The bright and busy 160-seat restaurant is the fourth branch of the Thai street food phenomenon by Australian-born, Thai-obsessed David Thompson (following Long Chim Singapore, Perth and Sydney). Famous for the blast of chilli heat, the focus is on Thompson’s reinterpretation of Bangkok’s street food, tweaked for the high-profile hospitality context typical of Crown.

Techné Architecture + Interior Design and Schiavello Construction were tasked with transforming the existing space (the site of the former No.8 by John Lawson). Inspired by the patina of Bangkok’s streets, the fit-out has been designed to evolve with use and time. “The restaurant space was imagined as a reflection of the dynamic urban context of Bangkok street food,” says Techné Director, Nick Travers.

In order to achieve this, the pre-existing tenancy was stripped back to reveal its raw and robust qualities. This was complemented by a material palette that incorporates rich textural finishes such as robust mesh, layered grilles and lattices, adding softness to the rugged space. Screens at the entrance are reminiscent of the patterned pavers that line Bangkok’s streets, ushering in guests with a spirited reference to the cuisine’s provenance. Subtle unexpected bursts of colour in furniture, discreet surface treatments and artwork create playful, vibrant moments throughout.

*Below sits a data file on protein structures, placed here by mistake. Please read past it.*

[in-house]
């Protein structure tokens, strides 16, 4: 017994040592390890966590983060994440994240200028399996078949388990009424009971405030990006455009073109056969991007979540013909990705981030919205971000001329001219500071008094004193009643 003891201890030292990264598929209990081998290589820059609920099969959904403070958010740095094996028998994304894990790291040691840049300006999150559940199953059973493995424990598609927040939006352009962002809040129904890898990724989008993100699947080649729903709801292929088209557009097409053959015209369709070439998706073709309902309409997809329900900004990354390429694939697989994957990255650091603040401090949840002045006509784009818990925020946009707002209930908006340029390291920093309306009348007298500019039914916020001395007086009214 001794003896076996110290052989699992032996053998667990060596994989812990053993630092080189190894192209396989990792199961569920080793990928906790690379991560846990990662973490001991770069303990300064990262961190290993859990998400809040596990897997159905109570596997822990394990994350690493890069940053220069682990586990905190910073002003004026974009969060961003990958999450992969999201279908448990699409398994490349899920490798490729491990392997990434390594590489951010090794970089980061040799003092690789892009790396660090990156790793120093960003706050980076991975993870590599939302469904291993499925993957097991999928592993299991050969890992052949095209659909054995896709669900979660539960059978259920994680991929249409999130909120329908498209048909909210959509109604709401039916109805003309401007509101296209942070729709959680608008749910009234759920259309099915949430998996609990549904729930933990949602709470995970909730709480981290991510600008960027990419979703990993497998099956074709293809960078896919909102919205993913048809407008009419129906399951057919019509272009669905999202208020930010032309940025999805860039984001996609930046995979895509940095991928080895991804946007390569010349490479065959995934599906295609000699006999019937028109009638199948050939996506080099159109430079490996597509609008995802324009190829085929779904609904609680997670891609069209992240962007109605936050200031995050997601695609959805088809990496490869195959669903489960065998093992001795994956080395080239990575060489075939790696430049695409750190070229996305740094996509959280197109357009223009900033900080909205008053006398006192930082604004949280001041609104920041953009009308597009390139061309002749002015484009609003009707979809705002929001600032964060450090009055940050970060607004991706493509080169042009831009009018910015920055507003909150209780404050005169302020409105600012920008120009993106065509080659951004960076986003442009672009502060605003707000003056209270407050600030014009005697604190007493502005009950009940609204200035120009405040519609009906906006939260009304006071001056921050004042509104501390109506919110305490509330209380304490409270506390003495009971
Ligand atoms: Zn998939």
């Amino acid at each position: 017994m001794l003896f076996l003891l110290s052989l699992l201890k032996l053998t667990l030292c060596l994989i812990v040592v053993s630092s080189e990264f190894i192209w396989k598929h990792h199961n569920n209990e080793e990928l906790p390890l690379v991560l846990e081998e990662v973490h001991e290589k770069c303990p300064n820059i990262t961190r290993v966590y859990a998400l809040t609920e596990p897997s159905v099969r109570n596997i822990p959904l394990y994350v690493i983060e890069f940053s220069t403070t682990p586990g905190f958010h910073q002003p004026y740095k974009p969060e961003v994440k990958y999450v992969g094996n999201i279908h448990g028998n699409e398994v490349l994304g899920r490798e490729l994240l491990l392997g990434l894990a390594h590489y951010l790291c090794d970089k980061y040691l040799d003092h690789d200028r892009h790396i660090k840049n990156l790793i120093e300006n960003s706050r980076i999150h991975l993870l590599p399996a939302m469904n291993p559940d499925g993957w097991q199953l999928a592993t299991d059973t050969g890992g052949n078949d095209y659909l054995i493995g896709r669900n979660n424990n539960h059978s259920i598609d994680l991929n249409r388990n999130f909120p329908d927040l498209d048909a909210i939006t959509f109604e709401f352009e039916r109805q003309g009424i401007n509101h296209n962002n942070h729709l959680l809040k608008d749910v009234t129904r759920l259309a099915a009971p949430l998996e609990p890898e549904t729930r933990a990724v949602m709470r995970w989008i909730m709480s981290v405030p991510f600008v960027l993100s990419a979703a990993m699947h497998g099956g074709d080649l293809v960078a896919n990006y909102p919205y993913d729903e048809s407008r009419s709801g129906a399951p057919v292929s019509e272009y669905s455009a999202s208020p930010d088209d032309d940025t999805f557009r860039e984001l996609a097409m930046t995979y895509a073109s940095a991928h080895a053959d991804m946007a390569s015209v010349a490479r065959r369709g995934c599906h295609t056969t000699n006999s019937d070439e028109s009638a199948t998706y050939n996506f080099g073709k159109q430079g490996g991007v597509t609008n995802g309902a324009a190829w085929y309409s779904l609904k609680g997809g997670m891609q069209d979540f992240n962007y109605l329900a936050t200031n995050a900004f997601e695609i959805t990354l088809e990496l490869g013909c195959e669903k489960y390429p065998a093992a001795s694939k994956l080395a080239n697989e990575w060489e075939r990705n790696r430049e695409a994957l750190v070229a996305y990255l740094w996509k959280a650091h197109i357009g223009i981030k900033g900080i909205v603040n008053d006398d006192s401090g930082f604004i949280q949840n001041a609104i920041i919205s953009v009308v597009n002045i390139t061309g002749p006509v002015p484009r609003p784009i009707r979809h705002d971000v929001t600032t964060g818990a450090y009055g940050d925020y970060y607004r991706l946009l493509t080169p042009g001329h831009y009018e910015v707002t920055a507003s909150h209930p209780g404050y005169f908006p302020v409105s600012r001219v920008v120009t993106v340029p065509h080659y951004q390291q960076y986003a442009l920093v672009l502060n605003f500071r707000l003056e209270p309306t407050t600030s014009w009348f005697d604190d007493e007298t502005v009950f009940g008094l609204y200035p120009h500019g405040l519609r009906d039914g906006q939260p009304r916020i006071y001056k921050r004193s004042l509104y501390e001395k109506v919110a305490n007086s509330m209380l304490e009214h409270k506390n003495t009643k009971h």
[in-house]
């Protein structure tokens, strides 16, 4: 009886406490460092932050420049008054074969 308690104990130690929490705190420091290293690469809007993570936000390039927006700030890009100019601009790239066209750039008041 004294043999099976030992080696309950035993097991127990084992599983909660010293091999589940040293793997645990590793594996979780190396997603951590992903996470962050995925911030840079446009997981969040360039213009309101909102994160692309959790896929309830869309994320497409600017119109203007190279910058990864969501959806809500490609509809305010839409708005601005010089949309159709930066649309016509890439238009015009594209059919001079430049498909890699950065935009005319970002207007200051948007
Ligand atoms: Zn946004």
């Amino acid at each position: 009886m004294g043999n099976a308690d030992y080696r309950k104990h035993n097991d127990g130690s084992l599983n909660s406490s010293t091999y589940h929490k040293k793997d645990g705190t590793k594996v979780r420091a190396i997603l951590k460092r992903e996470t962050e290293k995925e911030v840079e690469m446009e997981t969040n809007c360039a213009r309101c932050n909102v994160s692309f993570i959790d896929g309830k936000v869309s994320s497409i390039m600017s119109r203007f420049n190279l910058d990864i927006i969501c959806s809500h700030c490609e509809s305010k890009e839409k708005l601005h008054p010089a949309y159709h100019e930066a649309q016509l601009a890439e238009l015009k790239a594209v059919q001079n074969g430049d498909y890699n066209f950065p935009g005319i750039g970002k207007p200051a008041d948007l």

The result is something unexpected, but that’s exactly the point according to Thompson. He’s done fine dining. Now he’s ready to bring diverse, authentic street food to a larger audience. “It needs just another layer of Long Chim-ness thrown onto it, to get the patina of the streets and the scuff of the gutter of Bangkok,” Thompson says.


Location: 8 Whiteman Street, Southbank, Victoria, Australia
Area: 565m2
Duration: 16 Weeks
Project Type: Interior fit-out
Project Manager: Crown Melbourne
Architect/Designer: Techne Architecture + Interior Design
Engineer: Umow Lai
Completed: December 2016
Value: $3.6m